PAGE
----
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Mazza upset it took Ornge board 45 minutes to approve compensation: ex-director

05/29/2013 11:54 EDT | Updated 07/29/2013 05:12 EDT
TORONTO - Ousted Ornge CEO Chris Mazza was "extremely upset" when the board took 45 minutes to approve his compensation plan, said a former director of Ontario's troubled air ambulance service.

The plan was presented to the board in 2006 and they asked Mazza to leave the room while they talked about it, said Shanon Grauer, a lawyer who served on the Ornge board from February 2005 to October 2007.

But it was too long for Mazza, she told a legislative committee Wednesday.

"When Dr. Mazza came back in, he was extremely upset that we had taken so long because he couldn't understand what the problem was," she said.

"I remember saying to him, 'This isn't about you, this is about the board learning what's the appropriate thing to do to measure compensation,' because he was not a happy fellow that he had been excluded from that for so long."

The legislative committee has heard that Mazza received $1.4 million in compensation, on top of hefty loans totalling $1.2 million in a single year.

He also collected hundreds of thousands of dollars a year in "medical director" fees.

Mazza's salary last appeared on the so-called Sunshine List of top paid public sector workers in 2007, when it was listed at $298,000, not including his medical director fees.

Former members of the Ornge board have testified that they had no idea he was getting those extra fees, on top of his salary and bonus.

Former board chairman Rainer Beltzner testified that he signed off on the agreement, but didn't know that Mazza was demanding and receiving money for services there's no record he provided.

Grauer, who was a director from 2005 to 2007, said Mazza earned about $300,000 when she was on the board.

She said she was "quite shocked and surprised" that executives salaries were shifted to Ornge's web of for-profit entities and away from public view.

Grauer said Mazza was also displeased by her questions about creating a web of for-profit companies.

In early 2006, Mazza told the board about their lawyers' opinion about setting up a different structure than just the not-for-profit organization, she said.

The idea was to have a charity at the top, a not-for-profit underneath and a for-profit company on the bottom, she said.

The plan was to turn the not-for-profit into the charity, but they needed to put it between the charity and the for-profits entity because the legislation prohibited a charity from owning more than 10 per cent of an organization for more than seven years.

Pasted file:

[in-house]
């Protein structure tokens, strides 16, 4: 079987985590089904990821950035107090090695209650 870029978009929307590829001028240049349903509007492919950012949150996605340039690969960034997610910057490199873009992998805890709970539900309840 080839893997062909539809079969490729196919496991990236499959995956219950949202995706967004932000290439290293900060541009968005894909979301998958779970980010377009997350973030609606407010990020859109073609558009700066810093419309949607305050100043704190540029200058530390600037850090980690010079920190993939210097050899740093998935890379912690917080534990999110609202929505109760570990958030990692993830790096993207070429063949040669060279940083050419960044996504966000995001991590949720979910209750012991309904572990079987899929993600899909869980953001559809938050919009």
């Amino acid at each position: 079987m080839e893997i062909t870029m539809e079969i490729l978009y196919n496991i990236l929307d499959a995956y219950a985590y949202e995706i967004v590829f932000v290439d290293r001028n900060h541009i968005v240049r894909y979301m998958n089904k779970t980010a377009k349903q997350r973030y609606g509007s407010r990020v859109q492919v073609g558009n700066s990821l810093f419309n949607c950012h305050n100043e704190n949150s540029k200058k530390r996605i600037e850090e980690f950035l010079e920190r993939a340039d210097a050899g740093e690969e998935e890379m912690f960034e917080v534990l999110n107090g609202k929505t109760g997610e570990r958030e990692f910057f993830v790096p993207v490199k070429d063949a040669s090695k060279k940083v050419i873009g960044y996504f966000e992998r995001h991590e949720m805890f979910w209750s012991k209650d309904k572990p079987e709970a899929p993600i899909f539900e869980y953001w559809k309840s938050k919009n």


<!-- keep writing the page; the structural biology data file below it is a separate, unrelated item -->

"The legal fix was to always interpose a not-for-profit, because the not-for-profit could own the for-profit," she said.

That was the beginning of a plan under Mazza to create a web of at least 20 for-profit companies. The idea was the reduce Ornge's dependence on the $150 million it was getting from the government each year by generating its own revenue.

Some of them were owned by Mazza, other executives and the board of directors, according to former auditor general Jim McCarter.

But Mazza didn't like it when she asked to see the lawyers' opinion, Grauer said.

"I asked if I could see the opinion, and Dr. Mazza was not very happy with that request," she said.

The board members told Mazza to "just give it to her" and she got it a few weeks later, she said.

"I know at times Dr. Mazza did not appreciate my asking questions," she said.

"Not that I thought I had the most penetrating questions in the world, but I seemed to irritate him by asking questions."

Grauer said she was no longer sitting on the board when the "grand plan" was approved.

Usually, not-for-profit organizations have members who elect directors, who then elect officers, she said.

"In our case, we seemed to have the CEO recruit the board and decide who got to stay or not stay on the board," creating an "inverted" governance structure, she said.

The committee has heard from former Ornge executives that Mazza was a dynamic leader, said Progressive Conservative Frank Klees.

"Then it turned out that we had this Dr. Jekyll and Mr. Hyde creature, who with all of the spoken good intentions, really ended up leading the destruction of a very important organization," he said.

Mazza was very charismatic, Grauer said. When his son Josh died, it "profoundly affected" him and drove his vision to improve the air ambulance service.

But there were definitely stresses in his personality, she said.

McCarter criticized the governing Liberals for failing to oversee Ornge, despite giving it $730 million over five years and allowing it to borrow another $300 million.

Ornge is currently under a criminal probe for "financial irregularities."

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